maker space

A glass-maker in our lab: Parallel Practice

Shelley James, a brilliant glass maker ( has been resident in our lab last year, within the Parallel Practice programme of the Crafts Council and the Cultural Institute in King's. Together we investigating making and problem-solving through glass techniques and experimentation to broaden learning and confidence.

This was an unusual project for me, and I was wondering how we would have combined our "practices" as they say in the craft world, mixing physics and the art of glass making. After our first discussions we realised we had a common language of light and matter, and have dived into fascinating speculations on light, crystals, colours, lasers.

In her words: This was an intense and wonderful experience and has sown the seeds for a rich network of relationships and ideas that I look forward to cultivating in the months and years to come. It’s also been the catalyst for me to develop a new technique for casting in glass - and to begin my first experiments in colour since my MA thesis, over 25 years ago!

If you want to know more just follow this link for a short film by Mike Paterson about the Parallel Practice experience


A new lab to encourage creativity

Creativity is often neglected in academic curricula, mainly because nobody really knows how to teach it. I believe in the “messy play” approach.

I often try to retrace the steps that led to conceiving our scientific experiments and I usually reach the conclusion that it happened when thinking about something else, during periods of intellectual stimulation, often triggered by busy research activity.
As an experimentalist I believe that you need to be making and doing, fiddle in the lab, ask yourself simple questions and link concepts together before you can have that great idea. Creativity escapes traditional frontal teaching (and teacher-centred teaching), instead it requires dirty hands and individual (student-centred) effort.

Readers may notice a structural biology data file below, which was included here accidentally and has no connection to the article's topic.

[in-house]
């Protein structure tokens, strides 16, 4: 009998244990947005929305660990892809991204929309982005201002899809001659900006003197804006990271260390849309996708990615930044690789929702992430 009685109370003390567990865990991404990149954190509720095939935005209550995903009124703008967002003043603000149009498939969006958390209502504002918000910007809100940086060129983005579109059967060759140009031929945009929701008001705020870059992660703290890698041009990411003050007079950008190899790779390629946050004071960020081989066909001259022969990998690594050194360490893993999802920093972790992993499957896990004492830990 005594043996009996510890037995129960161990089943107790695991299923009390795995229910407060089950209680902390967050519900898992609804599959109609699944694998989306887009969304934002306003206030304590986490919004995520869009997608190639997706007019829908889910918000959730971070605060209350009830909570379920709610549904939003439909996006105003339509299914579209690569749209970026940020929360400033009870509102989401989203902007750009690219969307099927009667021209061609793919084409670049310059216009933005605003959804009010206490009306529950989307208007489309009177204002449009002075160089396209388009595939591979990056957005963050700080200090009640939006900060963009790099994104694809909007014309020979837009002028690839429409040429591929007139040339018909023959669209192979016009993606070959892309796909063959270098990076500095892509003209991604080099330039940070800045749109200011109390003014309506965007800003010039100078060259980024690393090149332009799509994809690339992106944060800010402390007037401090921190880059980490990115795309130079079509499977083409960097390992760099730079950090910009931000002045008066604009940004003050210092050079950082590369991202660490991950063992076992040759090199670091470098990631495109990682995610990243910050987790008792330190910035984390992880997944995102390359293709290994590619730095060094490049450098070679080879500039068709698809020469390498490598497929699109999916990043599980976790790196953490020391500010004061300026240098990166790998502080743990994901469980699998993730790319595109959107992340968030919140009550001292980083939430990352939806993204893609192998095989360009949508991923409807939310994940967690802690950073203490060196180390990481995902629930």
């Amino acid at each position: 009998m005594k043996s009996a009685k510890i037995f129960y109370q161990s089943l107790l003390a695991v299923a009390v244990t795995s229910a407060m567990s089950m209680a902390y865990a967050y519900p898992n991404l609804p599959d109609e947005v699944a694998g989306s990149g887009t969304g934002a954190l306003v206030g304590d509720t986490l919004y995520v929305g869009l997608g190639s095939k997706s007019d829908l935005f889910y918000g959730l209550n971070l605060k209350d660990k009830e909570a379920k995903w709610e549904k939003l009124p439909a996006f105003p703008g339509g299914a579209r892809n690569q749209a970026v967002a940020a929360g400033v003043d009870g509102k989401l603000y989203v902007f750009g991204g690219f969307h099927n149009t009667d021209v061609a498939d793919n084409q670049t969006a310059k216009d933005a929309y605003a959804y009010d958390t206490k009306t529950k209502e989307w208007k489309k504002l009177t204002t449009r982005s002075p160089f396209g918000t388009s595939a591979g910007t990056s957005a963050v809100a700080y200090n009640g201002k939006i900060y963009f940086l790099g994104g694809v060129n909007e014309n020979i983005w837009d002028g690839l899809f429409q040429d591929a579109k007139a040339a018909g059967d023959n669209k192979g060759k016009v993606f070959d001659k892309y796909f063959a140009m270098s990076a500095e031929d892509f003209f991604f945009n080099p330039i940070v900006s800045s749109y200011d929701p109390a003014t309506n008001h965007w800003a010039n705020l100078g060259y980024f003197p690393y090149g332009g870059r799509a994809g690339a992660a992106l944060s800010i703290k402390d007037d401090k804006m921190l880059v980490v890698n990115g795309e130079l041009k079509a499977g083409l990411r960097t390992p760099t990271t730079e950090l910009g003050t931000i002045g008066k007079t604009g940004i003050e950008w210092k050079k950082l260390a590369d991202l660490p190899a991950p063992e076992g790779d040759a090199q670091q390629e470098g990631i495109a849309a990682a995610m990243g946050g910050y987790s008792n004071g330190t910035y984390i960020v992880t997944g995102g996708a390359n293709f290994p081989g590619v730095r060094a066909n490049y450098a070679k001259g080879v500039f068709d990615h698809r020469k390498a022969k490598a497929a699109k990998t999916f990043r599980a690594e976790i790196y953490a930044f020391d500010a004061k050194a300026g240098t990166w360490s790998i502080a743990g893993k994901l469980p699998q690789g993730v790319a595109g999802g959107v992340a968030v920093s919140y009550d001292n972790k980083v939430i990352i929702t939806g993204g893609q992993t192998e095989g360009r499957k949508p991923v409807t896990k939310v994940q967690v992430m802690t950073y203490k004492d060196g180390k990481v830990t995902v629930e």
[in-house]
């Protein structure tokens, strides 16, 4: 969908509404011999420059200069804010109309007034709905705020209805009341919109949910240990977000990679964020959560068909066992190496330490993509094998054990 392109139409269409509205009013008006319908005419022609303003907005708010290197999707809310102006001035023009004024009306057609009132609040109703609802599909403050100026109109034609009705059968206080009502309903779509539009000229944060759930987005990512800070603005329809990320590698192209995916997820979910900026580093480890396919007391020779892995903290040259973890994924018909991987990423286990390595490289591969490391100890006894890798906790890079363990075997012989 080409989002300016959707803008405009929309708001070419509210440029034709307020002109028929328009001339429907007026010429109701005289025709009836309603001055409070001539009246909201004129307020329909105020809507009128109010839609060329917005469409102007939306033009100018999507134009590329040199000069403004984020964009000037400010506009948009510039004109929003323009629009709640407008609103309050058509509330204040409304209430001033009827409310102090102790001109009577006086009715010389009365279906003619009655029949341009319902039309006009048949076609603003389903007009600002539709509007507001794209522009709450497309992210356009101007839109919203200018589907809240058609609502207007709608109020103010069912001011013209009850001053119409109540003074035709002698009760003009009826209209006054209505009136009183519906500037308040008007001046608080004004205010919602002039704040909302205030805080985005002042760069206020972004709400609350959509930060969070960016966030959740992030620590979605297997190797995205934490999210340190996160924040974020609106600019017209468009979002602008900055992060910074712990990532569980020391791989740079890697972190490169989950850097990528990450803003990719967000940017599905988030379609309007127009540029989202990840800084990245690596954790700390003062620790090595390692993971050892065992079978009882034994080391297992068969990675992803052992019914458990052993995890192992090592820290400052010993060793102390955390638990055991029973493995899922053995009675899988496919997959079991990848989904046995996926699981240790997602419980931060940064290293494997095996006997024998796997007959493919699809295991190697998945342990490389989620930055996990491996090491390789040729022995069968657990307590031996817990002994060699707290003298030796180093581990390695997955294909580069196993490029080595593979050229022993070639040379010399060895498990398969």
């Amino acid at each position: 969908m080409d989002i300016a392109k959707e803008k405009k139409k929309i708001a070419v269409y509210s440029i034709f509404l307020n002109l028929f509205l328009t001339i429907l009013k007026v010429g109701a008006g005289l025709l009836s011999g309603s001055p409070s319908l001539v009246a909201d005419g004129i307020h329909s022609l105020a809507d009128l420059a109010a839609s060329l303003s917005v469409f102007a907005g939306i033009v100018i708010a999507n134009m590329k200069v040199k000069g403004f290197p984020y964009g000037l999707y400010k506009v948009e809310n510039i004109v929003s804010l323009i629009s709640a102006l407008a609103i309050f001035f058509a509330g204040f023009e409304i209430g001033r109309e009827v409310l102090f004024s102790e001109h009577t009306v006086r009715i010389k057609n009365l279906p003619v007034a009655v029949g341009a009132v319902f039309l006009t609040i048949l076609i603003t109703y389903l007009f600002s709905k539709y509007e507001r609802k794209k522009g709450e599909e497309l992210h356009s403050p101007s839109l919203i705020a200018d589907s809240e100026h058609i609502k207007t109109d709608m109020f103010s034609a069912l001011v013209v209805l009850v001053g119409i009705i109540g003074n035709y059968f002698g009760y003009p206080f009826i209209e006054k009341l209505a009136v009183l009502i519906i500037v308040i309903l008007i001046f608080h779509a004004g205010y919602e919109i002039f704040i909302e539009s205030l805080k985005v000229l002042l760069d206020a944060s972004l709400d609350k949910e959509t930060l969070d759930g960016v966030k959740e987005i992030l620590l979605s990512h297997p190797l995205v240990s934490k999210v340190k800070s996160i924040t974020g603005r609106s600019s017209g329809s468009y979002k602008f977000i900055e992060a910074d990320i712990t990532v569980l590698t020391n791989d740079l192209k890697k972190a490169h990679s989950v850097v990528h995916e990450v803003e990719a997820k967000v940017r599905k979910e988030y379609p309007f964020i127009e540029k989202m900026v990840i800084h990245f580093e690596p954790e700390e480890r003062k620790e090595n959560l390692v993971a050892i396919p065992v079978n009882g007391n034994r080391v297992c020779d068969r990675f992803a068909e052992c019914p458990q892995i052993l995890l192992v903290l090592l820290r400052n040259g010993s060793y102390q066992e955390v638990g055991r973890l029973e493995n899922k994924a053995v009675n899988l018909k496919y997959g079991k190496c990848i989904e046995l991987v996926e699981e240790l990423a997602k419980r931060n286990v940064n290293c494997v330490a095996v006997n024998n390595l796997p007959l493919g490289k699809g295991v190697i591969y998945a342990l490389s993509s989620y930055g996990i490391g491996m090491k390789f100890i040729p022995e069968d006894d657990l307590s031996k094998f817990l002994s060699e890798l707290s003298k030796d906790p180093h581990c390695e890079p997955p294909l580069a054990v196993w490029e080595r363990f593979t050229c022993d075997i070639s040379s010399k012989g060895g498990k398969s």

With this idea in mind Matthew Howard and I have founded the Wheatstone Innovation Lab, a space for students to experiment, research unsupervised and train their creativity. Named after Charles Wheatstone, the legendary scientist working in King’s College London (in the same lab!) it is designed to promote disruptive thinking. Think about it as the garage where Steve Job and Steve Wozniak invented the first Mac or the shed where Marie Curie discovered radioactivity.

We have been fortunate to be supported by the faculty of natural and mathematical sciences of King’s College London and in particular by Mike and Rosie who strongly believed in this idea, and now we are preparing the first activities: makehatons, researchatons, hackatons!

If you are in King’s check it out here!